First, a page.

1. The Best of Both Worlds, Part II (my rating: 5 out of 5)
An exciting and personal climax to last season's tremendous cliffhanger. It's a continuation of the same cinematic scope as its predecessor, but I think the final scene is what really changes Star Trek forever. It's that moment when Jean-Luc Picard, after essentially being raped and traumatized by the Borg, stares out the window of his ready room into space... and he's nervous. He remembers. This isn't simply defeating the Borg and everything's back to status quo and off to the next adventure. This is an acknowledgement of the dangers inherent in exploration, and an admission that what happened to Picard is not something that can be shrugged off. He's changed. The show has changed. Impressive.

2. Family (5/5)
This is my absolute favorite episode of Star Trek: The Next Generation. To slow down and show Picard's need to reconnect with his humanity, just how deeply he's been traumatized by his assimilation by the Borg, is astounding. Not every science fiction series would attempt this. Honestly, even this show might not have attempted it a year earlier. And balancing it out with the humor of a visit from Worf's foster parents keeps the episode from being too soapy, too indulgent. And that magical coda... "Let him dream."

3. Brothers (5/5)
More family themes, this time with Data and a returned Lore confronting their creator/father, Dr. Soong. Brent Spiner is excellent in all three roles, and even if his Soong makeup isn't a triumph, at least it's better than that horror show Admiral Jameson back in the first season. I love the suspense of Data taking over the Enterprise and diverting its course. It's so engrossing that even the hoary device of putting kids in danger to ramp up the suspense doesn't feel so cheap.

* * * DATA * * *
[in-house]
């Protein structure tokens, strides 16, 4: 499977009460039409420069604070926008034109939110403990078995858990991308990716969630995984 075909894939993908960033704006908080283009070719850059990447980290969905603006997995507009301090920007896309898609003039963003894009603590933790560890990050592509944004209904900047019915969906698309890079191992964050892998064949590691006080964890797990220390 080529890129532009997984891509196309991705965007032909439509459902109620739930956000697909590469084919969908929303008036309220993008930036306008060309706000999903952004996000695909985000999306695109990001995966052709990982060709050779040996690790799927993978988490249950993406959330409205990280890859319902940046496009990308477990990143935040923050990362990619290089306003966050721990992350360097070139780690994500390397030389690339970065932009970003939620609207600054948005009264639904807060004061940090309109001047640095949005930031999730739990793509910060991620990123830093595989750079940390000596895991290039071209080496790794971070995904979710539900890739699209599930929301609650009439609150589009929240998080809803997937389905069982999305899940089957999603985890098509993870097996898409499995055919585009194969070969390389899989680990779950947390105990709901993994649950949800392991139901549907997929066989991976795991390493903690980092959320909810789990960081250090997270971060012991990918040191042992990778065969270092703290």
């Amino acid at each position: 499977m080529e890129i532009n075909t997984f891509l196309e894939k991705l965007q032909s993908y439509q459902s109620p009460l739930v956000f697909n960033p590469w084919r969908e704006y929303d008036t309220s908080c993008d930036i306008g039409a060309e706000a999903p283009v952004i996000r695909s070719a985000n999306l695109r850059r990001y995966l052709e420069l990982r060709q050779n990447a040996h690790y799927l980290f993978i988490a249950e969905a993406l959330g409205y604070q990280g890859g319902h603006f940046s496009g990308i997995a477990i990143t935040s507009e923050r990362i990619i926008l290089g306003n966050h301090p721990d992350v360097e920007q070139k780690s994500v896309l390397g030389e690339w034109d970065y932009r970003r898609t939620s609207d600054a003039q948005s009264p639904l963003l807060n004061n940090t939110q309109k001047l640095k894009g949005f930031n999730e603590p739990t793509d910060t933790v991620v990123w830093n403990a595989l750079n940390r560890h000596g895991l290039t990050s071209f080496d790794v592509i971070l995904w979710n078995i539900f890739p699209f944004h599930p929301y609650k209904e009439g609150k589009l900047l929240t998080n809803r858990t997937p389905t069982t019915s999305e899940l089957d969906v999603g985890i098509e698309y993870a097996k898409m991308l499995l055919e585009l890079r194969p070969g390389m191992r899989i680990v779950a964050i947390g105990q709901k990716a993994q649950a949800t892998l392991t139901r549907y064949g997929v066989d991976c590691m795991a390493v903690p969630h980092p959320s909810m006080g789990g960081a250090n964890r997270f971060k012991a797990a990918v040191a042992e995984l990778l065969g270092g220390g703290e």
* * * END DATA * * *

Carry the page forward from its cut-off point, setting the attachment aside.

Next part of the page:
4. Suddenly Human (3/5)
So, why has no one ever called this episode out for ripping off Stranger in a Strange Land? Seems a bit obvious to me. I think Picard and crew are a bit imperious here in their assumptions of child abuse, but I'm willing to concede that may be the point.

5. Remember Me (4/5)
Finally, a truly enjoyable Beverly Crusher episode. Great performance from Gates McFadden in this one, and I like how the episode balances the drama with the science fiction premise (Wesley with another experiment gone wrong, this time only imperiling his mother instead of the entire ship). I like how the episode plays with the premise, too, not telling you until halfway through or more that Beverly is in a pocket universe and not simply losing her mind. Also, it's nice to see the Traveler back.

6. Legacy (2/5)
Surprisingly misogynistic attempt to tell a story about gang violence (or something). Feels more like filler. The actress playing Ishara Yar is okay.

7. Reunion (5/5)